Baseball is a lot like life. It’s a day-to-day existence, full of ups and downs. You make the most of your opportunities in baseball as you do in life.
Baseball is a ballet without music. A drama without words. A carnival without kewpie dolls. Baseball is continuity. Pitch to pitch. Inning to inning. Season to season.
Baseball just a came as simple as a ball and bat. Yet, it is as complex as the American spirit it symbolizes. It’s a sport, a business, and sometimes almost even a religion.
Pete Sampras gripped the ball in his left hand and bounced it against the court of Arthur Ashe Stadium. It was a late September afternoon in New York, and Sampras was battling Andre Agassi for the 2002 U.S. Open Championship.
The two men had been at the center of American tennis for the past decade. Two years earlier, Sampras had set the all-time record with his 13th Grand Slam championship, winning Wimbledon for the seventh time. Although he had won Wimbledon more times and it is tennis’s most prestigious tournament, the U.S. Open was his home country’s championship, and Sampras badly wanted to win it for a fifth time.
Sampras had made a living out of masterful control of the 21 by 13 and one-half foot service box, constantly baffling opponents with a powerful but well-disguised and unpredictable array of serves. He finished first in the world rankings six straight years in the 1990s. But his game had fallen on hard times after his record setting win. He had not won any tournaments, saw his rank drop to 17th, and although he made it to the U.S. Open Final the previous two years, he was beaten soundly by younger, quicker opponents both times.
Always a passionate though humble and dignified player, one got the impression that Sampras could soon walk away from the game without regrets. He was married and expecting a child, and looking to shift his priorities to a life after tennis. Now, at 31, Sampras made another improbable run through the seven rounds of the Open, dispatching younger opponents Tommy Haas, Andy Roddick, and Sjeng Schalken in succession to reach the final.
His opponent was the ageless Agassi, against whom he had won his first Grand Slam title twelve years earlier. Sampras won the first set and then the second. Agassi won the third but a break in the ninth game of the fourth gave Sampras a chance to win the match on his serve. At 40-15, Sampras sent another booming serve at Agassi, who managed to block that shot back and then another, but by then Sampras was at the net and backhanded the return into an open court. Sampras smiled, hugged Agassi, and acknowledged the crowd who had cheered him on for so many years. It was the last shot of his professional tennis career.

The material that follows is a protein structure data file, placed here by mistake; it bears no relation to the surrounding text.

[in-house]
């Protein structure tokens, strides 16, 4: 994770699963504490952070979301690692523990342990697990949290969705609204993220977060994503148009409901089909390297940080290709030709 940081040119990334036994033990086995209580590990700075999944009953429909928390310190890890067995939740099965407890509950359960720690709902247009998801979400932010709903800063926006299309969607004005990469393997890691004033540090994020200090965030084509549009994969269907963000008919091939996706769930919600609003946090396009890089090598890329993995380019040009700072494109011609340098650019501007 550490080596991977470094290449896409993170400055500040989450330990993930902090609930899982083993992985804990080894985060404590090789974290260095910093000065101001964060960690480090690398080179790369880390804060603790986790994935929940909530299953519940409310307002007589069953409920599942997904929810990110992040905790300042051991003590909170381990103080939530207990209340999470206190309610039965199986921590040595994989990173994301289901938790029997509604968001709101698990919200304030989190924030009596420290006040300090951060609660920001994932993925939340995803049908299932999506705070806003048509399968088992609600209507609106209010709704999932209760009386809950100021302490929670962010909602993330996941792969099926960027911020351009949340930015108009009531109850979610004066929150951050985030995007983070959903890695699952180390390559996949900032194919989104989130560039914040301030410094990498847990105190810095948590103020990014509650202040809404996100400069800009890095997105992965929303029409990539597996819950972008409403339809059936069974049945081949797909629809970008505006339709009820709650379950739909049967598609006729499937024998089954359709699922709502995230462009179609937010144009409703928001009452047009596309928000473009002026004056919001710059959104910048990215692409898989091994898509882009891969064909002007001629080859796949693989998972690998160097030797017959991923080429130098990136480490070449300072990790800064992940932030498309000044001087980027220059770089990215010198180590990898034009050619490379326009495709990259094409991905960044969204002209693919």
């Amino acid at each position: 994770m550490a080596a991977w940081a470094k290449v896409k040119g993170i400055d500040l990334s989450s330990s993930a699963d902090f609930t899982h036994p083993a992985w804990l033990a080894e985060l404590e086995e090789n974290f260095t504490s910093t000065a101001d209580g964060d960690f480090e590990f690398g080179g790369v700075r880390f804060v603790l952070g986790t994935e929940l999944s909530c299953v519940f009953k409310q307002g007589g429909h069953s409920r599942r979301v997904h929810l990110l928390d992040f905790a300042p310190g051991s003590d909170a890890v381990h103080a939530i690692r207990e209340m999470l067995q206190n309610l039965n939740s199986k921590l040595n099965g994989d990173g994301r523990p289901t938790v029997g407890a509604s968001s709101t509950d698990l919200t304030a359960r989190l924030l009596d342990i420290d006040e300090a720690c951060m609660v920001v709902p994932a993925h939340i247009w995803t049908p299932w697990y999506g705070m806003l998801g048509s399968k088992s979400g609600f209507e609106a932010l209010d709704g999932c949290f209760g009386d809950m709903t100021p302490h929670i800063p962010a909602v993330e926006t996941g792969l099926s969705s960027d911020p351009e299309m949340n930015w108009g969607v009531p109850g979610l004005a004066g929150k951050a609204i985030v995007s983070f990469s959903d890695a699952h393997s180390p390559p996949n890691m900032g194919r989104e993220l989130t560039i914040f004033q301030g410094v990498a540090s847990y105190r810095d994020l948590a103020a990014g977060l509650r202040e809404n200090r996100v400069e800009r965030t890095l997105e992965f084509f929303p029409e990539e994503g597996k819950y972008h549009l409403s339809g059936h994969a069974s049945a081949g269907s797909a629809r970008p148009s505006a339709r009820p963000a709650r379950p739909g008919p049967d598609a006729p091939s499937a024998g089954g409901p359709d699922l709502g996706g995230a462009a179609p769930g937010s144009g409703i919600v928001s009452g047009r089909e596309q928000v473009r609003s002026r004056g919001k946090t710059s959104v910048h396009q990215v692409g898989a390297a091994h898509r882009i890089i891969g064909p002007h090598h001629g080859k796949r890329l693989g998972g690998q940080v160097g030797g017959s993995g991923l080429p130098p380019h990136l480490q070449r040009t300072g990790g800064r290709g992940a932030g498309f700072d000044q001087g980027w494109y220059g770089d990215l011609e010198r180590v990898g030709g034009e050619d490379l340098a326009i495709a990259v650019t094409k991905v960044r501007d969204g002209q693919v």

Although Sampras did not announce his retirement immediately, it was clear that this was the way he wanted to go out. Still, there is a certain finality when a great player’s career ends. Some legends know when their last moment has arrived and manage to provide us with one more lasting memory. Ted Williams homered in his final at-bat at Fenway Park. Michael Jordan scored the winning basket in the 1998 NBA Finals. (He would come out of retirement several years later, but for practical purposes, the superstar Jordan was done.) Others have their career shortened by tragedies. Roberto Clemente was nearing the end of a hall-of-fame career when his plane crashed into the Caribbean as he was transporting aid to earthquake victims. His 3000th major league hit was his last. Kirby Puckett was struck in the eye by a pitch at the end of the 1995 season. Unrelated to that injury, he developed glaucoma the following year and never played again. Most players simply fade slowly and move on. Their lives continue, but their active participation in the game is done.
In many ways, the careers of athletes mimic the lives of ordinary people. We watch young players grow and develop, fresh with exuberance but lacking wisdom from experience. We watch teams assemble and disassemble, rivalries and friendships develop, and triumphs and failures mount. Older veterans pass their knowledge down, and though their skills might be diminished, they still manage to outfox their younger brethren with cunning and instinct. And even when some are long past their prime, they hang on for nothing other than love of the game itself. When they leave, others take their place. The cycle continues; players are forever linked to their sport’s past and future.